On the 22nd of November, the Twitter user @AlberGN2 published a statistic that collected the average duration of each of the 32 pieces that participate in a chess game. Obviously, the pieces that last the longest are the kings of both colors, since they cannot be captured and therefore eliminated. But, beyond the kings, it is surprising to note that the piece that, on average, lasts the longest in a game, is the "h" black pawn which, according to statistics, holds about 37 moves.
The study was released on the website of Chessvision. Its author, who wanted to go deeper into the asymmetries of chess, used the database Lichess Elite, created by Nikonoel. This repository includes 403.000 games between players of more than 2400 ELO and players of more than 2200 on the platform. Once obtained the games, the creator developed a code that allowed to identify to each piece by its square of beginning and to value its evolution within the games.
The most general conclusion that can be obtained when viewing the material is that the analyzed games have an average duration of 42 moves. It is surprising to note that both kings have the same estimated life span, which denotes a balance in the results of the chess games. On the other hand, the piece that has less useful life is the white pawn of "d", which tends to disappear after 21 moves.
But before entering into more precise conclusions, let's look for patterns common to several sets of parts:
- Kingside pawns last longer than queenside pawns. When the last queen-side pawns (the "a" pawns on each side) disappear, there are still four king-side pawns left. In addition, of the 7 pawns with the shortest life span, 5 belong to the queen's side and 2 (those of "e") to the king's side.
- Bishops, without being one of the pieces that last the longest, endure more than knights. Knights are the pieces - excluding pawns - that take the least time to play a game of chess, according to statistics. Without counting the "d" pawns, the four knights would be the pieces with the shortest life span on the board. However, bishops do not last much longer either, since they occupy the positions from the ninth to the twelfth. In addition, the knights of "b" last longer than those of "g" on both sides. It is the same with the bishops of "f". All this compilation regarding the minor pieces makes us think that the main material asymmetries produced during a chess game are determined by exchanges between knights and bishops.
- The rooks have a longer life span than the queens. Both queens on average have the same durations in chess games, about 29 moves. It is not a coincidence that they have a similar average life span, since it is normal that they are exchanged or that both end the game. But, it is curious to observe that rooks have an average life span of 34 moves. This statistic clearly reflects that the most common endings are those of rooks. On the other hand, it is important to note that black rooks last slightly longer than white rooks, which would show that, in the case of material asymmetries, white rooks have a greater tendency to form part of them than black rooks, although the differences are minimal.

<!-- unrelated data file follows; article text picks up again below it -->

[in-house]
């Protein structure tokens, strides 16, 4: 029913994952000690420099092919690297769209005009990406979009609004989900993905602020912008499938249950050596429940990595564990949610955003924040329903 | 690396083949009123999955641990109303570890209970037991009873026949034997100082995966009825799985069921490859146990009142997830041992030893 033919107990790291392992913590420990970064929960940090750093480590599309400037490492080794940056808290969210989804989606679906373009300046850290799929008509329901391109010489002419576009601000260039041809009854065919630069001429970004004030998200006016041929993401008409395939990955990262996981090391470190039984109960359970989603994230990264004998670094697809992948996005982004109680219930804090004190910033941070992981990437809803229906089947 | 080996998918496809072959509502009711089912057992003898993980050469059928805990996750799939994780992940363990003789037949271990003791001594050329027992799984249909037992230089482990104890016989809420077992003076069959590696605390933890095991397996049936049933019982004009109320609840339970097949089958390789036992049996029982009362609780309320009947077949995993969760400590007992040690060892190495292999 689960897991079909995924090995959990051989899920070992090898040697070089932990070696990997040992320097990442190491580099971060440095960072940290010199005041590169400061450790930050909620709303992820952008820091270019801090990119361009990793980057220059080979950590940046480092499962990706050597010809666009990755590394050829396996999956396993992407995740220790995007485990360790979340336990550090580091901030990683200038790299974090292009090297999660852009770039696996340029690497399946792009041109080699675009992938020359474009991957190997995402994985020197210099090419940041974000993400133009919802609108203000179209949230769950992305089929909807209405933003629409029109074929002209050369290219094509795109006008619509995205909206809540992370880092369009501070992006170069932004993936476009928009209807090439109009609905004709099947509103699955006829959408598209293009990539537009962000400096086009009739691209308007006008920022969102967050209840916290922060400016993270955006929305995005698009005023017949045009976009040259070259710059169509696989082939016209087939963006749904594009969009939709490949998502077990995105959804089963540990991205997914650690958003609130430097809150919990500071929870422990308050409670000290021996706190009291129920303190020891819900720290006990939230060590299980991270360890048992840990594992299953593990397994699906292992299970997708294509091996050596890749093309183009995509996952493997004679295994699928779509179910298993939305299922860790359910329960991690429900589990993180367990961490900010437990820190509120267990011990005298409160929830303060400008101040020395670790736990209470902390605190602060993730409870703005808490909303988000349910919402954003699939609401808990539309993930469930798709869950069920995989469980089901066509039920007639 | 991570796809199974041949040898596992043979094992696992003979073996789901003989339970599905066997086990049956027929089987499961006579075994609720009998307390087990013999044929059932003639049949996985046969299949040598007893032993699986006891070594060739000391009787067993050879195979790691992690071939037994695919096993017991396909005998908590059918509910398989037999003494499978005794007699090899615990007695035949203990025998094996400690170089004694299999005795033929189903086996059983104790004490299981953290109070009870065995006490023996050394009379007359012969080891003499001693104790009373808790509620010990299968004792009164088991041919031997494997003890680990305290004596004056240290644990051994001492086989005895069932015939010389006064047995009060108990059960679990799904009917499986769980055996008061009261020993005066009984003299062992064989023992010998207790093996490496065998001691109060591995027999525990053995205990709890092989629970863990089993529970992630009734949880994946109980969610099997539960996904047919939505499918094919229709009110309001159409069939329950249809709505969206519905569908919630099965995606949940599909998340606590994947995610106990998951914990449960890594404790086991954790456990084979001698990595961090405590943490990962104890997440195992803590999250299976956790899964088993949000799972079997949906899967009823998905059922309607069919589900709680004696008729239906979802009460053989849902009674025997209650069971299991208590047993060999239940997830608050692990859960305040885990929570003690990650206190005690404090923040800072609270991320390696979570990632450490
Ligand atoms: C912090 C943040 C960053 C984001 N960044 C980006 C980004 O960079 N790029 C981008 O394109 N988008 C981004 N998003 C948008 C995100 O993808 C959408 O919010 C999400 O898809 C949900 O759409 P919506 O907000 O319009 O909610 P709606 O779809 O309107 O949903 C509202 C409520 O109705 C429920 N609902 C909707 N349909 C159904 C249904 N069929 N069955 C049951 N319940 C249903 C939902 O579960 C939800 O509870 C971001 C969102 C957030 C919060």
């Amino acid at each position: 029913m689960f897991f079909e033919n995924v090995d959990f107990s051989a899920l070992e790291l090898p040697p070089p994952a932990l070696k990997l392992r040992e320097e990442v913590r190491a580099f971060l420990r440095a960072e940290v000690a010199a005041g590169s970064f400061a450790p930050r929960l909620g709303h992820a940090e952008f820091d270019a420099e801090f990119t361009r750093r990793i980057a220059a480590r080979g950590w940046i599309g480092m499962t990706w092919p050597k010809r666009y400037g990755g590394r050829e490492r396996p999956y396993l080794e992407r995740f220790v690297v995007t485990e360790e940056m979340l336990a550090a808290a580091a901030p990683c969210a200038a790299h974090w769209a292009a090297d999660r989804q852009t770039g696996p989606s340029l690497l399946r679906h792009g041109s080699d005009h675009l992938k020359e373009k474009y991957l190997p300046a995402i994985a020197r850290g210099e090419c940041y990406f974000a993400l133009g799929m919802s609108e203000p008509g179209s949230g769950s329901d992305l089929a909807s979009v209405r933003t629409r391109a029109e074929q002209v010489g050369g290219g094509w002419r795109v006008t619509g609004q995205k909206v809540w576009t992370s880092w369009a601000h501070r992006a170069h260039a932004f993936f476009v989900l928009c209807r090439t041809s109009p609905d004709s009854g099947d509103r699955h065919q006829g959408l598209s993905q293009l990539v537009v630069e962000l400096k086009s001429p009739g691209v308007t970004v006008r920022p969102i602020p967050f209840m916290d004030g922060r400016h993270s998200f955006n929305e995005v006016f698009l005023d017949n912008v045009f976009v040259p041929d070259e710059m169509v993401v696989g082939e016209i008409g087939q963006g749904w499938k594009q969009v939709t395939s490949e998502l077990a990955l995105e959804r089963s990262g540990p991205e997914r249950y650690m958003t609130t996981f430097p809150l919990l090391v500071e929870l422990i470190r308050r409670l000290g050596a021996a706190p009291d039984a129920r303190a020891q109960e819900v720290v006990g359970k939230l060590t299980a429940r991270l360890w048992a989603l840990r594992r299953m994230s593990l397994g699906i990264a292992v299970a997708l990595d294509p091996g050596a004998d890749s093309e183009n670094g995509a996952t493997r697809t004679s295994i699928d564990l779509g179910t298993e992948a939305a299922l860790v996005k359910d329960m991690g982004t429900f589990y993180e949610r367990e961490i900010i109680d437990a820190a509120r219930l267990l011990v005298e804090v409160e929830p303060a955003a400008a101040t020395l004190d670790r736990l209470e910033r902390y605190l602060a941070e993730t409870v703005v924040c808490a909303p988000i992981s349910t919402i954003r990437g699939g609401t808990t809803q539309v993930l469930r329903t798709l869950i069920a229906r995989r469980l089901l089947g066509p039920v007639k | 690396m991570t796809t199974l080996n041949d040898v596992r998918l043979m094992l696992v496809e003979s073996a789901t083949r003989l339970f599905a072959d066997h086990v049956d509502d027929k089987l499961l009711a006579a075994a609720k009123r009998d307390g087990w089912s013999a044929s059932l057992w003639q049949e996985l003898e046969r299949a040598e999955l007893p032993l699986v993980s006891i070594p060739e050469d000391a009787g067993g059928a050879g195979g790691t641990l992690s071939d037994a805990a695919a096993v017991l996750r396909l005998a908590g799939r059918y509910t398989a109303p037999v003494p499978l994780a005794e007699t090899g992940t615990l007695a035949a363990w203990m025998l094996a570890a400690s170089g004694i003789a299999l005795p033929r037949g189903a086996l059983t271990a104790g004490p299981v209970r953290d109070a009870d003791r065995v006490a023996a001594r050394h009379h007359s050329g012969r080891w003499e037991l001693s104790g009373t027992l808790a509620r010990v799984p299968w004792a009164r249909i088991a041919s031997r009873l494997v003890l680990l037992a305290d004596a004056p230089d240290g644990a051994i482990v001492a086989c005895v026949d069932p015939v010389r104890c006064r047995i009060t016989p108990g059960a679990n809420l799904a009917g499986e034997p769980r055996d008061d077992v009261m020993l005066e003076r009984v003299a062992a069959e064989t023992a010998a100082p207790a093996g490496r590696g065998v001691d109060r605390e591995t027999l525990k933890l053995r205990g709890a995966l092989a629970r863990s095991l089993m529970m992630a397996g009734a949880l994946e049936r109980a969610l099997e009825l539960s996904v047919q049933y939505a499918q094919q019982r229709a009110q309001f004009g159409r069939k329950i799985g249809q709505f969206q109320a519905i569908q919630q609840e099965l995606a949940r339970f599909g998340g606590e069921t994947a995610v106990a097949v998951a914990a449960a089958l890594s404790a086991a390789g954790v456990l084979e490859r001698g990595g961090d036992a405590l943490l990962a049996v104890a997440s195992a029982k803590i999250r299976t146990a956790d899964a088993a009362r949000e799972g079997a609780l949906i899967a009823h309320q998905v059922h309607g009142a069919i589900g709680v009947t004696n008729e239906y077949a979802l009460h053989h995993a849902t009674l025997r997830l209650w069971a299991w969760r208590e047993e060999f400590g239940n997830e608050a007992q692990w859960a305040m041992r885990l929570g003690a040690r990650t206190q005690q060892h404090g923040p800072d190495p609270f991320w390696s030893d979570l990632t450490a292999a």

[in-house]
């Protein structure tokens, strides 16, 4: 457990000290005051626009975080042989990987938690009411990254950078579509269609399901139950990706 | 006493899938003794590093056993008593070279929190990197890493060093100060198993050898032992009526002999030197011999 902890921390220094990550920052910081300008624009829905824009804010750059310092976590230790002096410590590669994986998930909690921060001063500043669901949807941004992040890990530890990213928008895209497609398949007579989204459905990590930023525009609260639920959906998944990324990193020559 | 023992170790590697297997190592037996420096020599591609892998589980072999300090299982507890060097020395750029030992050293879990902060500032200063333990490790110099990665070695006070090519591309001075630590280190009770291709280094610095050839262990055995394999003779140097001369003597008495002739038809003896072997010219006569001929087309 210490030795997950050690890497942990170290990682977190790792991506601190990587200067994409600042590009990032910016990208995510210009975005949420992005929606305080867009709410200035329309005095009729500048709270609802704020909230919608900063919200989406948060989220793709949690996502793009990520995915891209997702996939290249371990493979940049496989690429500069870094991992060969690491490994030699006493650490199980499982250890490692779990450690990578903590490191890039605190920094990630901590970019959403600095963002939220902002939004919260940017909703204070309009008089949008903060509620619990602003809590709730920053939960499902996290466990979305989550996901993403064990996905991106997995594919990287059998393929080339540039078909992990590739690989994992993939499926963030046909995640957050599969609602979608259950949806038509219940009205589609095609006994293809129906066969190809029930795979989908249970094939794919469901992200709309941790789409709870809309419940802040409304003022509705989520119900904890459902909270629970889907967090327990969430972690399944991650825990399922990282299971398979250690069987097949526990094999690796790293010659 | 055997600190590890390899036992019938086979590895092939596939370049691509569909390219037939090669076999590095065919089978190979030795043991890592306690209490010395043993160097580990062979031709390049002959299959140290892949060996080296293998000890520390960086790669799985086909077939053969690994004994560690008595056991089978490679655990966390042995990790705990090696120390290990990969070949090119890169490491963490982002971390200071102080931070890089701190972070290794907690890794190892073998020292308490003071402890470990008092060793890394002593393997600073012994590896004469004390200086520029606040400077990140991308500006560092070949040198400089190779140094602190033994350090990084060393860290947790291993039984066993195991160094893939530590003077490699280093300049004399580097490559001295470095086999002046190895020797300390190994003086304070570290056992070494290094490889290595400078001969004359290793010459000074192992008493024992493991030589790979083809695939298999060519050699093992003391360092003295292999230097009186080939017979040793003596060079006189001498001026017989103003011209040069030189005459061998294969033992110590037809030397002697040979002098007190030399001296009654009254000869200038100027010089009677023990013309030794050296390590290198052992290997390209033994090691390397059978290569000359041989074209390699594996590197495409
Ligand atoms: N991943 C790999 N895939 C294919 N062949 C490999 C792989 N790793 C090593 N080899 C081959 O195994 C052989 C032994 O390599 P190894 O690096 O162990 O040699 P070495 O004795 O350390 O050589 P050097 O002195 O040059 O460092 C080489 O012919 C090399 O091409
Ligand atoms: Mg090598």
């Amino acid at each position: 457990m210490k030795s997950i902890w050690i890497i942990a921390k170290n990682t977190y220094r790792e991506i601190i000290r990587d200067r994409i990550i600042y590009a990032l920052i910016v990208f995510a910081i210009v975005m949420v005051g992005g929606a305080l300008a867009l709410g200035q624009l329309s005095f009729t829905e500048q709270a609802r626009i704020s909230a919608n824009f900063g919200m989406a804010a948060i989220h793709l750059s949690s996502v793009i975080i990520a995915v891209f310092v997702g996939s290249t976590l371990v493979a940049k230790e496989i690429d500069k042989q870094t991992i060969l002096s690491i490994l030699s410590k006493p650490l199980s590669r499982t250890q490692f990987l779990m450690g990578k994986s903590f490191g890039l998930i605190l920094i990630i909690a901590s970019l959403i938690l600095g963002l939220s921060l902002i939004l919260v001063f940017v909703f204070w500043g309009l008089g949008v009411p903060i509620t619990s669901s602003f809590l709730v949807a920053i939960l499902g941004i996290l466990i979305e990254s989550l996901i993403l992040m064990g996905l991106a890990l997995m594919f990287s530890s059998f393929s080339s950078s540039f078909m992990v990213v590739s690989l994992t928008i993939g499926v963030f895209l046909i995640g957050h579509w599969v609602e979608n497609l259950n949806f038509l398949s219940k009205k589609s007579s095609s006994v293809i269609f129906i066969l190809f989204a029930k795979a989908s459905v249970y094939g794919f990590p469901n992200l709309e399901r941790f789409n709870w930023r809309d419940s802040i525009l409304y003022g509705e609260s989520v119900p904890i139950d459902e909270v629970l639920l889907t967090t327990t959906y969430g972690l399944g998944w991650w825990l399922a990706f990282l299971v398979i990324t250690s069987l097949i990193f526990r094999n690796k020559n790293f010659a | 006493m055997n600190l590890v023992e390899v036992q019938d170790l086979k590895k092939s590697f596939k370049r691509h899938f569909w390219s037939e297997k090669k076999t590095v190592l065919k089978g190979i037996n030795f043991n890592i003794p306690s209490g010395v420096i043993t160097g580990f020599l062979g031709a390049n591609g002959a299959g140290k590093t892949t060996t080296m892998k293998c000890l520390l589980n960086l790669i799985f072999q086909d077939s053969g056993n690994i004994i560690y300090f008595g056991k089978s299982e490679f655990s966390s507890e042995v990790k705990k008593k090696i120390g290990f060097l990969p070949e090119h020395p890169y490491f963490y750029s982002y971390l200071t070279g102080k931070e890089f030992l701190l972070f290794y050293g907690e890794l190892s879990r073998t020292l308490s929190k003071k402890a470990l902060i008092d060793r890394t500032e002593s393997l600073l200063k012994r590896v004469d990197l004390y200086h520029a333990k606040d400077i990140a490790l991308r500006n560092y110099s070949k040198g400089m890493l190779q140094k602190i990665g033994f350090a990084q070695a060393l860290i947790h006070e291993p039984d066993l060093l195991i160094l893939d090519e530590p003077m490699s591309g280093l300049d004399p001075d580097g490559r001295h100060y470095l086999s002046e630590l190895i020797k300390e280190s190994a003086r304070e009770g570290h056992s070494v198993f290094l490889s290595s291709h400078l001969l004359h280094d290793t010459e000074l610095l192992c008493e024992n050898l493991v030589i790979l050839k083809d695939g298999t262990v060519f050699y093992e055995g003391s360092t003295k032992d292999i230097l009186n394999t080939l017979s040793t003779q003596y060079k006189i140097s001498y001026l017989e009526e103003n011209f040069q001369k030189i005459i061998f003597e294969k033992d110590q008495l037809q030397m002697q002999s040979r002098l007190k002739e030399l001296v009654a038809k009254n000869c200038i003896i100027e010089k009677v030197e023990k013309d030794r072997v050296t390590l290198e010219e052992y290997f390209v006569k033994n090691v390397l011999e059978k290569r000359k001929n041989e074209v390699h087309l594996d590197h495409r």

- The pawns of "d" have the shortest life span. The explanation is simple. One of the first objectives during the opening is the occupation of the center of the board and, therefore, both sides will try to fight their central squares (e4, e5, d4, d5). There it is common for pawn exchanges to take place. One could give a thousand examples of openings that end with captures of "d" pawns. Without going any further, the main line of the most played opening, the Sicilian, presents the following moves: 1. e4, c5. 2. Nf3, d6 (2...e6, 2...Nc6, 2...g6, etc.) 3. d4, cxd4. This central change of pawns occurs in more than one million of the games collected by Yottabase. Therefore, it justifies the statistics obtained.
- The pawns that last the longest are, in order, "f", "a", "g" and "h". The pawns of "f", "g" and "h" are those that cover the short castling. When castling we try to weaken as little as possible the pawn structure that protects our king. Although, as always, there are exceptions, it is logical to think that these are the pieces with the longest useful life of the 32. The pawn "a", on the other hand, has a tendency to remain isolated on the queen's side or, on the other hand, its duration could be explained by the possible defense by the rook of "a" or the pawn of "b" which, although they have less useful life, it does not go much beyond 2 or 3 moves.
The statistics published by Chessvision give cause to find multiple parallels in the chess positions and in the lifetime of the 32 pieces. The conclusions we have drawn here are the product of observation. If you notice other similarities you can comment on our social networks.
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